Working as a solopreneur can be a lonely road. Sure, we do our best to attend networking events and social gatherings, we join co-working spaces (like the fabulous HiVE Vancouver!) and meet friends and collaborators for coffee or lunch. We might even get a dog so that we have a reason to go outside on rainy, dreary days! Yet despite all of our supporters and their good intentions, we really are our own best cheerleader.
Enter: The Business Coach
I am a goal-setting, vision boarding, kick-my-own-butt-into-gear kind of gal, so I never really thought I needed a coach. And, like any woman on a mission, I have trouble asking for help. I have worked with coaches in the past, and I have gotten a lot from the experience, but this time was different. This time, I wasn’t questioning where I wanted to go or how I was going to get there – I realized that I was doing exactly what I wanted to do and I was exactly where I wanted to be…and that scared the heck out of me!
I kept asking myself when will the other shoe drop?
I first met Lisa Princic at a LOCOBC event, an organization that connects values-based businesses to help grow the local economy. A mutual friend introduced us and told me how Lisa had helped her dig deeper into her business vision and get more out of what she was already doing. Yup, that sounded like something I could get on board with! Working with a coach can be a bit like looking into one of those magnifying mirrors – the more you look, the more you notice every line, spot or imperfection. You start to see what needs attention but you also learn to appreciate what is already there. You see things clearly.
Lisa was my New Years Resolution, or at least the experience she helped me create was. My goal was simple (or so I thought): to deepen my own practice and make my business more sustainable. In other words, figure out how to hold onto that awesome feeling you get when you are doing exactly what you love! Now came the tricky part – holding my business up to that darn mirror…
Over the course of 20 weeks, Lisa and I chatted every 2 weeks. We discussed the goals and challenges I laid out from my previous sessions and she helped me set up new ones. It was more than holding me accountable – she made me realize that in order to go deeper and become more sustainable I would I have to allow my business to transform. Transformation. That’s it, that’s what I was afraid of. I had finally arrived at a place in my career where I felt safe, valued and respected…and I wanted to hold onto that. But I soon realized that the part of my business that I loved the most was pioneering into new territory: learning new skills, meeting new people and allowing my perspectives to change.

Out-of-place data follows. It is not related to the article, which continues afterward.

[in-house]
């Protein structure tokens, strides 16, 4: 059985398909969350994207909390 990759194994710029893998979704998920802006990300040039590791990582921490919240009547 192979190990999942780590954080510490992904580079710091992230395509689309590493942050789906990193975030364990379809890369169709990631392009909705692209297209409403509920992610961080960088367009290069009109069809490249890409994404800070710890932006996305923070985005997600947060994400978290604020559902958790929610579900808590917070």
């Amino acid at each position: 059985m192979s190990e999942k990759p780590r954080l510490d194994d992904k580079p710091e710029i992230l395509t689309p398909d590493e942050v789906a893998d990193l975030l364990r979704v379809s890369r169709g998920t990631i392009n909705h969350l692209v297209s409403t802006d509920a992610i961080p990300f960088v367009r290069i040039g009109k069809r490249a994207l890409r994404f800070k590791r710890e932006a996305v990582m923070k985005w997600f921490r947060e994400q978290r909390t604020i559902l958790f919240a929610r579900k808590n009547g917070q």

I came into Lisa’s coaching process with a strong vision and sense of purpose. While I may not have realized it at the time, she opened my eyes to the fact that I was limiting myself by trying to hold onto things just as they were. I was blocking the road, and all along I thought I was driving free and clear.
I spent the past few months exploring my true vision for Narrative Communications and everything kept coming back to the word Story. When I first called myself a Storyteller, people looked at me with confused eyes and a crooked grin. “You mean, like sitting around a campfire kind of storyteller?” No. I meant the deeper stories that exist inside each of us. Jung calls it our Collective Unconscious, Joseph Campbell spoke in Archetypes. I have spent the past 10 years exploring the world of myth. From reading books by Robert Bringhurst, Lewis Hyde and Annette Simmons, to taking courses in narrative psychology, to learning how to facilitate and build community. I have been redefining, mostly for myself, what a storyteller is.
My passion is to harvest and gather stories, to weave and share stories. What I do is bigger than storytelling. It is bigger than any one single story or any one single person. It is about connecting personal experiences with universal themes. It is about tapping into a larger narrative that exists inside each of us and within our collective communities.
It is myth-making.
All of this brought me back to my first passion: Folklore. Fairytales. Fables. The stories we read when we are little and the stories that resonate when we are adults. The stories we feel we have heard before. The stories that are full of nostalgia and brimming with cultural memory. That was why I set off to study a Masters in Mythology at the University of Edinburgh many moons ago. That was why I moved to Ghana, West Africa to host storytelling circles. That is why I set out to start this business in the first place. So what I am?
I am a Brand Mythologist.
There. I’ve said it. It is bigger than storytelling. It is bigger than strategy. It is everything that connects us, it is everything that we are. Let the transformation begin!